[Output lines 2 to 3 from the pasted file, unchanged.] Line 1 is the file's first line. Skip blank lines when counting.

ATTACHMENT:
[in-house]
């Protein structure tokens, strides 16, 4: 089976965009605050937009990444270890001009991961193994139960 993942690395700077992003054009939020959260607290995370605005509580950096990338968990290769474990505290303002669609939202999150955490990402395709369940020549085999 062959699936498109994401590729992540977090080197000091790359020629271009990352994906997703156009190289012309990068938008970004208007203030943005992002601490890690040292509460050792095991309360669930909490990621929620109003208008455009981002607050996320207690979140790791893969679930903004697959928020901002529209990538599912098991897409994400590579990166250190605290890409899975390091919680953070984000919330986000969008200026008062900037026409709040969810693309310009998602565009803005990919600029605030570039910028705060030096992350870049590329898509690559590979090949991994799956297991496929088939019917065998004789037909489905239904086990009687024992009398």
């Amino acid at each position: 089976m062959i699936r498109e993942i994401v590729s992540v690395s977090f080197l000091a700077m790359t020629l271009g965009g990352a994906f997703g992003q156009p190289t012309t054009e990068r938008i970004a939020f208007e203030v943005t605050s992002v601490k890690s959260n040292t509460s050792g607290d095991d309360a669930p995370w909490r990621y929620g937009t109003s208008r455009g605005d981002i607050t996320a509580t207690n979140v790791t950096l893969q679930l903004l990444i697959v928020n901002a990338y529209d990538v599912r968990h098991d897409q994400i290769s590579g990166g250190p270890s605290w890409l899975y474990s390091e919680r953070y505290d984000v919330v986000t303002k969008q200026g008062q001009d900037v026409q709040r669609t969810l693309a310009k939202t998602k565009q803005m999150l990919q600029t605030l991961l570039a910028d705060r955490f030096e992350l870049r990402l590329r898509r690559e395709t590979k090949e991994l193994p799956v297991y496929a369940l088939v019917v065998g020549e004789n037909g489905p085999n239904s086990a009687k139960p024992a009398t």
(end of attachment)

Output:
């Protein structure tokens, strides 16, 4: 089976965009605050937009990444270890001009991961193994139960 993942690395700077992003054009939020959260607290995370605005509580950096990338968990290769474990505290303002669609939202999150955490990402395709369940020549085999 062959699936498109994401590729992540977090080197000091790359020629271009990352994906997703156009190289012309990068938008970004208007203030943005992002601490890690040292509460050792095991309360669930909490990621929620109003208008455009981002607050996320207690979140790791893969679930903004697959928020901002529209990538599912098991897409994400590579990166250190605290890409899975390091919680953070984000919330986000969008200026008062900037026409709040969810693309310009998602565009803005990919600029605030570039910028705060030096992350870049590329898509690559590979090949991994799956297991496929088939019917065998004789037909489905239904086990009687024992009398």
């Amino acid at each position: 089976m062959i699936r498109e993942i994401v590729s992540v690395s977090f080197l000091a700077m790359t020629l271009g965009g990352a994906f997703g992003q156009p190289t012309t054009e990068r938008i970004a939020f208007e203030v943005t605050s992002v601490k890690s959260n040292t509460s050792g607290d095991d309360a669930p995370w909490r990621y929620g937009t109003s208008r455009g605005d981002i607050t996320a509580t207690n979140v790791t950096l893969q679930l903004l990444i697959v928020n901002a990338y529209d990538v599912r968990h098991d897409q994400i290769s590579g990166g250190p270890s605290w890409l899975y474990s390091e919680r953070y505290d984000v919330v986000t303002k969008q200026g008062q001009d900037v026409q709040r669609t969810l693309a310009k939202t998602k565009q803005m999150l990919q600029t605030l991961l570039a910028d705060r955490f030096e992350l870049r990402l590329r898509r690559e395709t590979k090949e991994l193994p799956v297991y496929a369940l088939v019917v065998g020549e004789n037909g489905p085999n239904s086990a009687k139960p024992a009398t």